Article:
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Recognizing and Reducing Barriers to Science and Math Education and STEM Careers for Native Hawaiians and Pacific Islanders.

Authors
  • Kerr, JoNita Q1
  • Hess, Donald J2
  • Smith, Celia M3
  • Hadfield, Michael G4
  • 1 Department of Math & Science, Guam Community College, Mangilao, Guam 96923. , (Guam)
  • 2 College of the Marshall Islands, Majuro, Republic of the Marshall Islands, Majuro, MH 96960. , (Marshall Islands)
  • 3 Department of Botany, University of Hawai'i at Mānoa, Honolulu, HI 96822.
  • 4 Kewalo Marine Laboratory, Pacific Biosciences Research Center, University of Hawai'i at Mānoa, Honolulu, HI 96813.
Type
Published Article
Journal
CBE life sciences education
Publication Date
Dec 01, 2018
Volume
17
Issue
4
Identifiers
DOI: 10.1187/cbe.18-06-0091
PMID: 30496031
Source
Medline
Language
English
License
Unknown

Abstract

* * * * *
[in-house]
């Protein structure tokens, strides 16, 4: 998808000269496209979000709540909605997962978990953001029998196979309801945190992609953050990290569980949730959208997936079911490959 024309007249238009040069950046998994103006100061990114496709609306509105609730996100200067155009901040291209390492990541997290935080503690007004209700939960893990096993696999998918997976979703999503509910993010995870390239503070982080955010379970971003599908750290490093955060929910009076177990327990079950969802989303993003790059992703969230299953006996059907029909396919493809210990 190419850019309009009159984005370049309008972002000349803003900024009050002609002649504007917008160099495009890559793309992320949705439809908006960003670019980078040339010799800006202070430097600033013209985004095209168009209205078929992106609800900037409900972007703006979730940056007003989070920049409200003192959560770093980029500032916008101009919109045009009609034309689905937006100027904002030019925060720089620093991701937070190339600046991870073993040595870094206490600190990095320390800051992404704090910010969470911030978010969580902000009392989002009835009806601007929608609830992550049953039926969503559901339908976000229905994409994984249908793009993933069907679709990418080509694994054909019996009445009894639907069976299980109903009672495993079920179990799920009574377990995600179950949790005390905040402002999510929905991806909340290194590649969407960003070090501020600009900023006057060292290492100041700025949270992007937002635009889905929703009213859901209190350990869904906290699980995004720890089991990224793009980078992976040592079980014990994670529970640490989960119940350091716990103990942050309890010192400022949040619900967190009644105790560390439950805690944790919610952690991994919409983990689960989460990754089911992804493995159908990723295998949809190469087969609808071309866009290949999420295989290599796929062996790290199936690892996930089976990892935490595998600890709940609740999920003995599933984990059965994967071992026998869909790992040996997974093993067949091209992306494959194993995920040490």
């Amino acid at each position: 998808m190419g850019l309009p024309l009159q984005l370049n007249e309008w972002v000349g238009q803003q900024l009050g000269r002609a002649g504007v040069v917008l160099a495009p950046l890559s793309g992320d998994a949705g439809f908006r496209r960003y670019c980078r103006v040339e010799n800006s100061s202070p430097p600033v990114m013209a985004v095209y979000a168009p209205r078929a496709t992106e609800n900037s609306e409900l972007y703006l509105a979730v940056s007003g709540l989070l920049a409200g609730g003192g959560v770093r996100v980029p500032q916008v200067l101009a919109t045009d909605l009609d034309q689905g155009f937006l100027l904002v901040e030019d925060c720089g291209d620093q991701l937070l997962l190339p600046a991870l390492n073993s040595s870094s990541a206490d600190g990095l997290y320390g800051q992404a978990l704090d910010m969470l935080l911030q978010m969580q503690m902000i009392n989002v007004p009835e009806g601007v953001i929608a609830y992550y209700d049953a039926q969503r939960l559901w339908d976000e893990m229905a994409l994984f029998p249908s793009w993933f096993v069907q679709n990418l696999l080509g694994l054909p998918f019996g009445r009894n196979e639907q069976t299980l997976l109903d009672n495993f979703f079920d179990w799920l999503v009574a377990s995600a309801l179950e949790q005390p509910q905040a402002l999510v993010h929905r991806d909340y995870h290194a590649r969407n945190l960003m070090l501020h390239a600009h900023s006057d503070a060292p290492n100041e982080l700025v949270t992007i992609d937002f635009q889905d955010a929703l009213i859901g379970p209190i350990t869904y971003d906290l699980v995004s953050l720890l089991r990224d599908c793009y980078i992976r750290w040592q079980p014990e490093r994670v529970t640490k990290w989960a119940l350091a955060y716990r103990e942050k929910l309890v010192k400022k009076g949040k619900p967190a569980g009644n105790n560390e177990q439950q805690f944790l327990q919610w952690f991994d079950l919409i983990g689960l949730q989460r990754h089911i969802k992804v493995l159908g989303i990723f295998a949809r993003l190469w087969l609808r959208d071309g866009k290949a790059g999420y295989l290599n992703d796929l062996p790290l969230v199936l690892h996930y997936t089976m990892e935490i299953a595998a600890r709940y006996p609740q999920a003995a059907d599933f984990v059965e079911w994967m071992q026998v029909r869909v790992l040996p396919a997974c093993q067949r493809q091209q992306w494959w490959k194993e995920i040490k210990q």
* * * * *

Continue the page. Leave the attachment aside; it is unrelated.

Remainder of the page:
Climate change is impacting the Pacific Islands first and most drastically, yet few native islanders are trained to recognize, analyze, or mitigate the impacts in these islands. To understand the reasons why low numbers of Native Hawaiians and Pacific Islanders enter colleges, enroll in science, technology, engineering, and mathematics (STEM) courses, or undertake life sciences/STEM careers, 25 representatives from colleges and schools in seven U.S.-affiliated states and countries across the Pacific participated in a 2-day workshop. Fourteen were indigenous peoples of their islands. Participants revealed that: 1) cultural barriers, including strong family obligations and traditional and/or religious restrictions, work against students leaving home or entering STEM careers; 2) geographic barriers confront isolated small island communities without secondary schools, requiring students to relocate to a distant island for high school; 3) in many areas, teachers are undertrained in STEM, school science facilities are lacking, and most island colleges lack STEM majors and modern labs; and 4) financial barriers arise, because many islanders must relocate from their home islands to attend high school and college, especially, the costs for moving to Guam, Hawai'i, or the U.S. mainland. Most solutions depend on financial input, but mechanisms to increase awareness of the value of STEM training are also important.

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